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MCC adjunct faculty worried about health care law changes

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(Northwest Herald file photo)
Beginning in August, McHenry County College is set to limit adjunct faculty – responsible for teaching roughly 50 percent of all credit hours – to 12 credit-hour course loads per semester and to restrict them to a single department.

CRYSTAL LAKE – Proposed work limitations made in response to the Affordable Care Act have hundreds of adjunct faculty members at McHenry County College concerned about their futures.

Beginning in August, the college is set to limit adjunct faculty – responsible for teaching roughly 50 percent of all credit hours – to 12 credit-hour course loads per semester and to restrict them to a single department.

The limits are a response to changes resulting from the Affordable Health Care Act, which would require employees working more than 30 hours a week to receive insurance. Twelve credit hours per semester would equal a 24-hour workweek.

While the 24 credit-hour workload per school year has been in place previously, adjunct professor Peter Ponzio said it did not need to be split evenly between semesters and faculty could supplement their income with work at the Sage Learning Center, Shah Center and other tutoring services that now would be prohibited because of the single supervisor requirement.

Ponzio, president of the college’s adjunct faculty association, said some professors would have 15 credit hours per semester, which would be a 30-hour workweek, or work 10 or more hours in other departments.

“The cases where someone would be teaching 15 credit hours are pretty limited, but in those cases they should receive health insurance,” Ponzio said. “And if a student needs tutoring, what are you going to tell them? I can’t because I’m about to go over hours?”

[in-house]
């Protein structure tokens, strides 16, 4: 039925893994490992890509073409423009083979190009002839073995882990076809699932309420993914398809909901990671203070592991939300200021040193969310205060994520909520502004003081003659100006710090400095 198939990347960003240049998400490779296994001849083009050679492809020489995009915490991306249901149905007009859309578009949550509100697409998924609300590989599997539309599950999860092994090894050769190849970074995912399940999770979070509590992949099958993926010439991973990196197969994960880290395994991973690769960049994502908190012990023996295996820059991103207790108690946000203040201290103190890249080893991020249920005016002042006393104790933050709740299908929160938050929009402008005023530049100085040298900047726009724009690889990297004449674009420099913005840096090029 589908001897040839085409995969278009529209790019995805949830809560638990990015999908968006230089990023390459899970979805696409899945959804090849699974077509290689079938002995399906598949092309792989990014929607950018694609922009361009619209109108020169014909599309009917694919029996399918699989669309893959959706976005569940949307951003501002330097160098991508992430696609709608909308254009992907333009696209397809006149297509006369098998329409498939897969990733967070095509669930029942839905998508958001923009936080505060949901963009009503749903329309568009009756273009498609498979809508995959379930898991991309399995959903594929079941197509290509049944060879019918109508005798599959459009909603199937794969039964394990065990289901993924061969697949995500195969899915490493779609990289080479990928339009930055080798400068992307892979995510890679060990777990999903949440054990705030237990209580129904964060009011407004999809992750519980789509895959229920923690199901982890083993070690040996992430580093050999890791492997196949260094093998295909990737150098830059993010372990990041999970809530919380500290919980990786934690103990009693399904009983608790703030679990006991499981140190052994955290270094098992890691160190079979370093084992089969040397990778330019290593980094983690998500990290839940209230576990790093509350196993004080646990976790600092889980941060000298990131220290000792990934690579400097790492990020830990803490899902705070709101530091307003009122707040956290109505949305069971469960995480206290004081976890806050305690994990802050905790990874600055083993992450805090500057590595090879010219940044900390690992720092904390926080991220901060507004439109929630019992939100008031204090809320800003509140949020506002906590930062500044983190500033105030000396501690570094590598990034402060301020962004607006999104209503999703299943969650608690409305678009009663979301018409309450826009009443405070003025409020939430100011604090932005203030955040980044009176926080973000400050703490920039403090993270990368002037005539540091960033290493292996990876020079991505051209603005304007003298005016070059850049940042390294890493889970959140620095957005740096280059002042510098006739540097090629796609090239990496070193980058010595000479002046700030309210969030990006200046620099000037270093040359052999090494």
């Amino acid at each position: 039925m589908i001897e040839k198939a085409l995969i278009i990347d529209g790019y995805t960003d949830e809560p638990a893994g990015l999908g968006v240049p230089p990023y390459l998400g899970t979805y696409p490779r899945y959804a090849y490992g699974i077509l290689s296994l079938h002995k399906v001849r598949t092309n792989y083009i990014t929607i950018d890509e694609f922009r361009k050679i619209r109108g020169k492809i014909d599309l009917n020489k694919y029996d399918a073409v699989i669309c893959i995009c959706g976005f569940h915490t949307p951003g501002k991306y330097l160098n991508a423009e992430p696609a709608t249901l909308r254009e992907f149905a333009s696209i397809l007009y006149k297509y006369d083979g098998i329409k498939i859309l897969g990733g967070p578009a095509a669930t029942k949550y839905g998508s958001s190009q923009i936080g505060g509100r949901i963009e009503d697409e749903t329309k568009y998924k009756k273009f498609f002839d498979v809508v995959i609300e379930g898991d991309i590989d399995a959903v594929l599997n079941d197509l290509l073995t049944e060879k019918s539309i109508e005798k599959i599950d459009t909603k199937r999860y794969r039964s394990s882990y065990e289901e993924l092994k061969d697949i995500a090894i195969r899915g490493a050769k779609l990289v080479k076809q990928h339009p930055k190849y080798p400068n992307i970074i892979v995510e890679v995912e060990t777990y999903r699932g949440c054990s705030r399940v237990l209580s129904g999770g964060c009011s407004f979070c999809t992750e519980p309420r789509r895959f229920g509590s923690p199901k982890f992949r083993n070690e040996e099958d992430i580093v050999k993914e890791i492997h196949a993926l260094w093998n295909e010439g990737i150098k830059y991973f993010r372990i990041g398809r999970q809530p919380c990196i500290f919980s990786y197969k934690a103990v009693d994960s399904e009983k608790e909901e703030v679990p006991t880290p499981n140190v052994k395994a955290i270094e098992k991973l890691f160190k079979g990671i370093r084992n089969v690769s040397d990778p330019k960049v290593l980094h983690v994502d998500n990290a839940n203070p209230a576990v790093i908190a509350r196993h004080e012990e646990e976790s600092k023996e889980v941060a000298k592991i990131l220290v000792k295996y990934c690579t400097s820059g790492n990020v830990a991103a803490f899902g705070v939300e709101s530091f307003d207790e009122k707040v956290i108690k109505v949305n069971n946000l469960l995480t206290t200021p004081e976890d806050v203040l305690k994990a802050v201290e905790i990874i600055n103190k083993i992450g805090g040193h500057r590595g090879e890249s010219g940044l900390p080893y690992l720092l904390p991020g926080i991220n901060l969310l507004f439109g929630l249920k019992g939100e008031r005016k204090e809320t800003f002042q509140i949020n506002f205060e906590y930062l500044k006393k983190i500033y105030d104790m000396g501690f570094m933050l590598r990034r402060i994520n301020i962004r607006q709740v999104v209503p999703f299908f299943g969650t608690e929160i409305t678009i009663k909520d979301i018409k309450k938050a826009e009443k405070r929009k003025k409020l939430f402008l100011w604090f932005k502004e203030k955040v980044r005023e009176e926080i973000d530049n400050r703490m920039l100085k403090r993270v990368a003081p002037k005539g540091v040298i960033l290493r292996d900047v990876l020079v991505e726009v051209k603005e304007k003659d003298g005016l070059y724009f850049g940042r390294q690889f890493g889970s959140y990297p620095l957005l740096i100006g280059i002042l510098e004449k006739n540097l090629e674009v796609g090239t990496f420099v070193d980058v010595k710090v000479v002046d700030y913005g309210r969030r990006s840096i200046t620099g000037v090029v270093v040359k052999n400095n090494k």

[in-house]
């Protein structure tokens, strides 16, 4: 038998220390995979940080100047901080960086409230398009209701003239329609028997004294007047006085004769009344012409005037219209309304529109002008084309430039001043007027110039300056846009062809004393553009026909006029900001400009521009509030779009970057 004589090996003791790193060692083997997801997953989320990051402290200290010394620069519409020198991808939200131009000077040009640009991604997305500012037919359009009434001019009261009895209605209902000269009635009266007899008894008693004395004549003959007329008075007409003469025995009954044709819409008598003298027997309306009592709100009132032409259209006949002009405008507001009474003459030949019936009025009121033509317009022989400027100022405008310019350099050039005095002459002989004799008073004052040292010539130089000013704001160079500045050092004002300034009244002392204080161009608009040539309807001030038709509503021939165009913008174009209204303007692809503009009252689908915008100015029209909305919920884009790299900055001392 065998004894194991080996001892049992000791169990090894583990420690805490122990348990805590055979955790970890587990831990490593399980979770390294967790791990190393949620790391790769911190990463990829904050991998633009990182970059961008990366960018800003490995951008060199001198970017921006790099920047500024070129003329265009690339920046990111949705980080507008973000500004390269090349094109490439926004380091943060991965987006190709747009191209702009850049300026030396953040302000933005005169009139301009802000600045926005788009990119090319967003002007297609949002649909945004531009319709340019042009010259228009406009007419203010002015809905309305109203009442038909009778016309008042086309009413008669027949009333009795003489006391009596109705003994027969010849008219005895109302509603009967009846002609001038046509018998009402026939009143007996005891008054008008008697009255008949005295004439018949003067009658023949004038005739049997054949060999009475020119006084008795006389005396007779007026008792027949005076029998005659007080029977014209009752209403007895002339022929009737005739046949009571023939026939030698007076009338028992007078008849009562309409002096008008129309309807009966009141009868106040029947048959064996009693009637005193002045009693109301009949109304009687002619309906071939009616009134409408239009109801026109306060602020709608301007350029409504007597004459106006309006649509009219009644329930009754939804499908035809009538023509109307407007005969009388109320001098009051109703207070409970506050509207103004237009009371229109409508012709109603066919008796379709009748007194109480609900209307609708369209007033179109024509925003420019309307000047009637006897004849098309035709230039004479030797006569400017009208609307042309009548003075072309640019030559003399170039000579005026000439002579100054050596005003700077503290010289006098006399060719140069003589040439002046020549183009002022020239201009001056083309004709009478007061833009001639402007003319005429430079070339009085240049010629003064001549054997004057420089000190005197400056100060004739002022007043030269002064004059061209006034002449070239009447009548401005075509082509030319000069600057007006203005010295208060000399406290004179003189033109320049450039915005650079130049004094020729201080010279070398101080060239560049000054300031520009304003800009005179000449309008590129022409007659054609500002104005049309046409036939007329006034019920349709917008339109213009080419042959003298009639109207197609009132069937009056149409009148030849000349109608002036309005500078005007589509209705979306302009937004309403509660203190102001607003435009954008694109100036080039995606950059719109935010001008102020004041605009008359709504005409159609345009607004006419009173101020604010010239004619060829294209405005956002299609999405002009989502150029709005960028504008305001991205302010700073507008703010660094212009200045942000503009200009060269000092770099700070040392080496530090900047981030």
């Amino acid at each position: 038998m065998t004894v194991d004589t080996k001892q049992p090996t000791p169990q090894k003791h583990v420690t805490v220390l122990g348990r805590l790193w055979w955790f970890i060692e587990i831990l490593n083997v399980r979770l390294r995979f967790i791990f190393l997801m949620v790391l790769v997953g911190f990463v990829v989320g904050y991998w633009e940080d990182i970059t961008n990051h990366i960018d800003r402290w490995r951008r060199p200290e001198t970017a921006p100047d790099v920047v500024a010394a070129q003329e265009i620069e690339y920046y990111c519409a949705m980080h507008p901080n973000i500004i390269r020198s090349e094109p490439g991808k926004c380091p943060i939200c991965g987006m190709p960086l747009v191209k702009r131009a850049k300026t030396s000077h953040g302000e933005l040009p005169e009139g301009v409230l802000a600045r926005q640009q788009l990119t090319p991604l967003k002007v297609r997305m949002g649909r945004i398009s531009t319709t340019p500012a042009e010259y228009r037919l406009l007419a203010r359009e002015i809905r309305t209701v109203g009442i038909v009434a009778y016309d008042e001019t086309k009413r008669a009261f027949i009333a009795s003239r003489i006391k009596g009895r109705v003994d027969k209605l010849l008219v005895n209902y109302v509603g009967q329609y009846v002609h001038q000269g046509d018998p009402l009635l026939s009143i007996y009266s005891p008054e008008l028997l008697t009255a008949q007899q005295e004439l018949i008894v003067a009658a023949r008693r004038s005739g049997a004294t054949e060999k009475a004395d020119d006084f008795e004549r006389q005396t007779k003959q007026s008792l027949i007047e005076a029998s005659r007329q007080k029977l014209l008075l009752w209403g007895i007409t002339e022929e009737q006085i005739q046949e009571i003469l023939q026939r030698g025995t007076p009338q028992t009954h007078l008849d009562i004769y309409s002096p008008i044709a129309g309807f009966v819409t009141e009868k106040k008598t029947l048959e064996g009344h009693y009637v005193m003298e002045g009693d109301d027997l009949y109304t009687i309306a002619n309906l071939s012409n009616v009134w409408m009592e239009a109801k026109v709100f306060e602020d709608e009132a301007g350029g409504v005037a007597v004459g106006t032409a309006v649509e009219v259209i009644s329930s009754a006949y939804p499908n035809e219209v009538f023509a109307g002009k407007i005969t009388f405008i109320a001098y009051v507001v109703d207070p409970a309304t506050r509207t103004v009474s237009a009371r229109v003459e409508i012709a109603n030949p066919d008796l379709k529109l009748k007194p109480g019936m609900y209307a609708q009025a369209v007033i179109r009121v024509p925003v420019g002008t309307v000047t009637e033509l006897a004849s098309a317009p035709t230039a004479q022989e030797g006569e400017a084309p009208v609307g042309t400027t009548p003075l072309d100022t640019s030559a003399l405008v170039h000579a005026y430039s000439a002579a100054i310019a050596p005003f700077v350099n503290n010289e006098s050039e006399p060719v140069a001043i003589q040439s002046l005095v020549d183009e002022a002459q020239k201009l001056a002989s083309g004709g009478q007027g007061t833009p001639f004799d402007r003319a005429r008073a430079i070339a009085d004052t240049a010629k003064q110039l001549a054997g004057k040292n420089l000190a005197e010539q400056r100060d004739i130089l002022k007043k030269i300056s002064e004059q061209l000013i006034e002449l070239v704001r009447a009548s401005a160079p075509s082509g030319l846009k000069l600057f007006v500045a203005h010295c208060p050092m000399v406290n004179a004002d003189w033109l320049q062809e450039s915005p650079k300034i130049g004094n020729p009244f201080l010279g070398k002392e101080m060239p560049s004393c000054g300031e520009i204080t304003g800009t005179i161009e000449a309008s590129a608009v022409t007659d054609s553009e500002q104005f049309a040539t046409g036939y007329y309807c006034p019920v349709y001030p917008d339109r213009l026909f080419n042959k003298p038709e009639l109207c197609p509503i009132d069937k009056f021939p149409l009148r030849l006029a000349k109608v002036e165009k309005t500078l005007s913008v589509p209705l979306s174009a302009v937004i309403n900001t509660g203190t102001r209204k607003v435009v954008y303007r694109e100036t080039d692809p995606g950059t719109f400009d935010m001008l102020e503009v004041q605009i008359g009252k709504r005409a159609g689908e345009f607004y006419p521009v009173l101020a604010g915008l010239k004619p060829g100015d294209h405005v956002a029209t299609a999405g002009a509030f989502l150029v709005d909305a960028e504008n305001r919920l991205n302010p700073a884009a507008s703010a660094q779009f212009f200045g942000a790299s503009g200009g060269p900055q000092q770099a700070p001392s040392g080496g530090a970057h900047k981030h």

Tony Miksa, vice president of academic and student affairs, said he did not believe the changes would be problematic and administration would continue to work with the adjunct faculty to find solutions to the single-department concerns.

He said he hoped the new contract that started with the adjunct faculty in 2011 would help offset any lost supplemental income for those who did work long hours in other areas outside of teaching courses. He said the faculty received an 8 percent raise last year and will receive a 9 percent raise this year, though the bumps still only bring the adjunct faculty closer to the state average of their peers.

“We want them to know they are valued ... but we’re not designed here, in terms of our financial institution, to offer health insurance to 300 or 400 adjunct faculty members,” Miksa said.

Ponzio said he was encouraged that the administration has listened to concerns and is willing to re-examine the multiple department issue. He said that while the college’s concern of having multiple supervisors record and track hours is legitimate, losing services from professors such as Beverly Jackson, who also works with special needs students, or Robin Deak, who also trains other adjunct professors, would hurt the students.

Even if it meant skimming back on the supplemental work, Ponzio said, most professors would want to continue their current routines and believed an agreement still could be reached with administration before August.

“I think what we always try to do is cooperate with the college whenever we can,” he said. “I think the board will want to make a decision and have us come together and reach a consensus before August.”

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